The treatment of AFib can become effective with the use of a WSW since the combination of machine learning with WSW has the potential to bypass error and fatigue which are embedded in human efforts. It can result in early detection and management of AFib resulting in reduced risk of serious consequences (especially in sustained AFib). Furthermore, unlike traditional devices, which are constrained by their intermittent monitoring and the requirement to be returned to the offices for subsequent analysis, the data storage on WSWs, capable of being stored on the cloud, enables remote access. This holds the promise of streamlining access to essential health information, facilitating telemedicine and remote monitoring, which fosters seamless connectivity between patients and healthcare providers. Integrating real-time cardiac data with AI-driven algorithms empowers remote monitoring, enabling timely interventions and personalized treatment.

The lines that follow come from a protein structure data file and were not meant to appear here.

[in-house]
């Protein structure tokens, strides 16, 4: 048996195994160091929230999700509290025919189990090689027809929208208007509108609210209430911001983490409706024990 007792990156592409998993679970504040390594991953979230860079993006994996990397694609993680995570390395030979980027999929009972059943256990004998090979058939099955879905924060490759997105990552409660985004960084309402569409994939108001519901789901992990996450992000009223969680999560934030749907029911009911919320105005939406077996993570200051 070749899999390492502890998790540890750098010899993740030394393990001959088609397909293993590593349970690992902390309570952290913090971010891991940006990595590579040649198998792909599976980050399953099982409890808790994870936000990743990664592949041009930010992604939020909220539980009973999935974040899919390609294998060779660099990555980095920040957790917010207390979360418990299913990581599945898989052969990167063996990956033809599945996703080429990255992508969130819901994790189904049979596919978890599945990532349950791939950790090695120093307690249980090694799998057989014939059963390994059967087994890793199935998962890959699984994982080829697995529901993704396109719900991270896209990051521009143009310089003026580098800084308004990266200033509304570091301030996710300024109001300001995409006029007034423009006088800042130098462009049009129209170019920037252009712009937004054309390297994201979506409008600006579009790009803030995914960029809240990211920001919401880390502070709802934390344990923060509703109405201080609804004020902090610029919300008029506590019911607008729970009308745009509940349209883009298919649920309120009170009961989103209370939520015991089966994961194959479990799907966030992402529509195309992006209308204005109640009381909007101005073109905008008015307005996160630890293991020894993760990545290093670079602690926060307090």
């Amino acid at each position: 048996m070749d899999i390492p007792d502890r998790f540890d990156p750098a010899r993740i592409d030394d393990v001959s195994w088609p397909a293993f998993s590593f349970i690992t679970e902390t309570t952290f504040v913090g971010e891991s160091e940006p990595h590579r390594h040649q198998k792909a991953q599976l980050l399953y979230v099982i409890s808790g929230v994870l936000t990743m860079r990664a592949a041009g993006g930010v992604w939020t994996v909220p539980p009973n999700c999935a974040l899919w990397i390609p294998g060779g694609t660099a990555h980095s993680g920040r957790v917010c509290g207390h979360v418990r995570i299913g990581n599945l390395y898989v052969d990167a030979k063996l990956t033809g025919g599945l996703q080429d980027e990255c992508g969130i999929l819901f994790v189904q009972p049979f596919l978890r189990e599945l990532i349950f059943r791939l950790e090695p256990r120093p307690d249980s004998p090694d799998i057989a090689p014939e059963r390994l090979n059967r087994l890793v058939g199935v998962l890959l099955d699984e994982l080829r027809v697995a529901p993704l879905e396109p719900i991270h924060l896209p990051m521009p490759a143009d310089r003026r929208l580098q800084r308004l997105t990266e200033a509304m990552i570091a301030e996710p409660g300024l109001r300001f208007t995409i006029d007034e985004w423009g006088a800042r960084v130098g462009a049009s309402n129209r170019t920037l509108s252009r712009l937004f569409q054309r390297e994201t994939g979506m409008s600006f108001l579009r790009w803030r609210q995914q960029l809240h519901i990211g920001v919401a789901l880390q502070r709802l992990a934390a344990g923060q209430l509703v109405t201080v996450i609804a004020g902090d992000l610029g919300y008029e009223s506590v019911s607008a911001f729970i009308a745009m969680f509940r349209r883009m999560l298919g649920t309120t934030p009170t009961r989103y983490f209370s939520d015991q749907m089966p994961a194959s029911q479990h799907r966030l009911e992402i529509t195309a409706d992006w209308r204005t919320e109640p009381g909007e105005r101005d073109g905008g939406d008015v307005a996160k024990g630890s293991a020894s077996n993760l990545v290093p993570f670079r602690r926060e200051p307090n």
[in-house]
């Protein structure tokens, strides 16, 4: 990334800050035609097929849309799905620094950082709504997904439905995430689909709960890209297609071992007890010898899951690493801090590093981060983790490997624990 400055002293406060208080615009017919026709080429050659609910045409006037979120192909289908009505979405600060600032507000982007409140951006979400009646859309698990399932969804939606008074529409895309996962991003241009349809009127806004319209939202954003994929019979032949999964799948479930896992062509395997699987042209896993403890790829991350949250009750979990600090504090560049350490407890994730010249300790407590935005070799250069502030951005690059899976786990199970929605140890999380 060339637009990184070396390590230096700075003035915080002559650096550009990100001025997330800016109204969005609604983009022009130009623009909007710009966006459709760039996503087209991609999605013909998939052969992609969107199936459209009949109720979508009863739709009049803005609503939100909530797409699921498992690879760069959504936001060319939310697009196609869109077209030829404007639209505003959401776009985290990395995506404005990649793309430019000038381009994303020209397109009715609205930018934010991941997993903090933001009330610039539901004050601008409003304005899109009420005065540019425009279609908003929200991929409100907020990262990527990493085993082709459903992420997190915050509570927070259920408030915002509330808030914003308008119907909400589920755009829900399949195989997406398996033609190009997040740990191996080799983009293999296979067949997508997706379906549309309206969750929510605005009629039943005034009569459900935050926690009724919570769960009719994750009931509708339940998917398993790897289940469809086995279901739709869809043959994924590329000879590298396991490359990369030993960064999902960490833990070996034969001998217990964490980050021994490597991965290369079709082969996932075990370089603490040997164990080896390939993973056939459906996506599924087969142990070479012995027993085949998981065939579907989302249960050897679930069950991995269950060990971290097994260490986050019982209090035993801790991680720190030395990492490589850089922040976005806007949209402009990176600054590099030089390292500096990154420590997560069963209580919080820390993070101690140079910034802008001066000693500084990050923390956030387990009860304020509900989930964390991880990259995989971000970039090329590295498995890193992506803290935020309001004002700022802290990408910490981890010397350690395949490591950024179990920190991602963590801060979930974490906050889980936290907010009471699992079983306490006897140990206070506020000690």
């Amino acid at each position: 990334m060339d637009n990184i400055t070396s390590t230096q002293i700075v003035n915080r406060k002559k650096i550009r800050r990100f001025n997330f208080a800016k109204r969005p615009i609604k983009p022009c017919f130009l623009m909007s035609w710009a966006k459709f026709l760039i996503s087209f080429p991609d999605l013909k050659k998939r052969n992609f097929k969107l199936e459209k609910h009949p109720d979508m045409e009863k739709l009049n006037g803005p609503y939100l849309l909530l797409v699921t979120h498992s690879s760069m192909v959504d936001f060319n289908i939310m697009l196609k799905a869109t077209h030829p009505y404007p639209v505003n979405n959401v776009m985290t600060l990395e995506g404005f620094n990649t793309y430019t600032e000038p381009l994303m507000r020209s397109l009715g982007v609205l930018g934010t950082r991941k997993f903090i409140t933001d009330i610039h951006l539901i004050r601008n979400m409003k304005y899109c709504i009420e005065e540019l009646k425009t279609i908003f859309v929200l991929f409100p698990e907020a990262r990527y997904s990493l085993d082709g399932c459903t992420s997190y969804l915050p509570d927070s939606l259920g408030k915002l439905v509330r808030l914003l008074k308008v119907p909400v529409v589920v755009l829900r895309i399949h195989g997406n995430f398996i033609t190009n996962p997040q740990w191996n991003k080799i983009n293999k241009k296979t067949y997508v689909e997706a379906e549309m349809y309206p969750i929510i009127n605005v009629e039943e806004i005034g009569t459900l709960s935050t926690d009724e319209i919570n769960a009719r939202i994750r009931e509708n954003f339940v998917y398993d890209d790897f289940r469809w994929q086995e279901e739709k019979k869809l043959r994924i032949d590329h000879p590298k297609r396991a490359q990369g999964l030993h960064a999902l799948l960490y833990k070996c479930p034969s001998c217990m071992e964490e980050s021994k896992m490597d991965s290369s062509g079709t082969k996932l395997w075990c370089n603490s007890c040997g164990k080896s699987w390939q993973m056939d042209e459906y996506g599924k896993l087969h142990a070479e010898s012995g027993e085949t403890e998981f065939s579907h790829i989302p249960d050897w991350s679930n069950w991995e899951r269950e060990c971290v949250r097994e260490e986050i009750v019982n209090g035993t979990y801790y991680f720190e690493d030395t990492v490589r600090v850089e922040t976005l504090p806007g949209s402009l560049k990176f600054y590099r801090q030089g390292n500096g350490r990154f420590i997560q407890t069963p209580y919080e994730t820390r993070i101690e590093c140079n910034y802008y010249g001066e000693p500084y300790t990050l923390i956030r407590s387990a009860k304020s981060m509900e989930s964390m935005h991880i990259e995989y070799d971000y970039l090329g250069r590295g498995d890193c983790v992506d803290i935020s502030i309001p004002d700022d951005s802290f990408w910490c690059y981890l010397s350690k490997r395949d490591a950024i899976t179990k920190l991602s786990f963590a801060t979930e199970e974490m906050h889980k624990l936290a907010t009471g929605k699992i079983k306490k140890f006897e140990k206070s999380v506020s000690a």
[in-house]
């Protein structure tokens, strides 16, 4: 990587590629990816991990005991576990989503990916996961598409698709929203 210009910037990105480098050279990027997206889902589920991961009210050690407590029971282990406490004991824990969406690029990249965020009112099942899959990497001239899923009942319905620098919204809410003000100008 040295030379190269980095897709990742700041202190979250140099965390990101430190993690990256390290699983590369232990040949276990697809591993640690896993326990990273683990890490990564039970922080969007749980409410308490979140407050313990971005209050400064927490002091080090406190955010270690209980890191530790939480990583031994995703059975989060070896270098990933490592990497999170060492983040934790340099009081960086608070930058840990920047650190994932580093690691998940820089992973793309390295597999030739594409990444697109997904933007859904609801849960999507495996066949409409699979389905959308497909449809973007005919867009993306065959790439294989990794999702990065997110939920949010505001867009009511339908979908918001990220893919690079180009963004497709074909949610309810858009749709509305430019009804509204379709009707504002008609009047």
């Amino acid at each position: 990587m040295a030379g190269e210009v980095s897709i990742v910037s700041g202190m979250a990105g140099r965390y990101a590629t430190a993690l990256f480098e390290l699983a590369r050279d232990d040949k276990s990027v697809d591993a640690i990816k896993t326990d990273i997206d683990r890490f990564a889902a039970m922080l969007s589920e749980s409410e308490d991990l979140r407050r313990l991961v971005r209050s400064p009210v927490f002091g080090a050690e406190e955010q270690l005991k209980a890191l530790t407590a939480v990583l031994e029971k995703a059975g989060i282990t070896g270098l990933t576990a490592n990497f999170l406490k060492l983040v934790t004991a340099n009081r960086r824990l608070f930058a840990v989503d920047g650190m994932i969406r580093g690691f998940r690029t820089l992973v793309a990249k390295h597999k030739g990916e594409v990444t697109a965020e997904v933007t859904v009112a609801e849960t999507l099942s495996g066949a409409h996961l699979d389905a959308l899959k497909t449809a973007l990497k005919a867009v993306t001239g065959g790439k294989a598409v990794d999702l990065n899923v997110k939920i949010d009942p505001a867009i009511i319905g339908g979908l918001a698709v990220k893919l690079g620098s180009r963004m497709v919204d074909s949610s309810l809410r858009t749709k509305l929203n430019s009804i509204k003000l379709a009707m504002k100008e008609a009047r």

Our study has some strengths. All of the included studies are validation studies comparing the detection capabilities of smartwatches with the gold standard screener, i.e., EKG. Most of the studies have reported multiple validation measures that are necessary for the evaluation of a screening device such as sensitivity, specificity, PPV, NPV, and Kappa statistic. A consistency was noted across most studies when comparing above mentioned measures which reflects the precision across the studied WSWs in detecting AFib. The combined sample size was large, in thousands. Our study has some limitations. There was some heterogeneity between studies, such as in some studies participants were coming from cardiology procedures, while others had no history of AFib or cardiac conditions and were comparatively healthy coming from the community. Additionally, some studies had small sample sizes.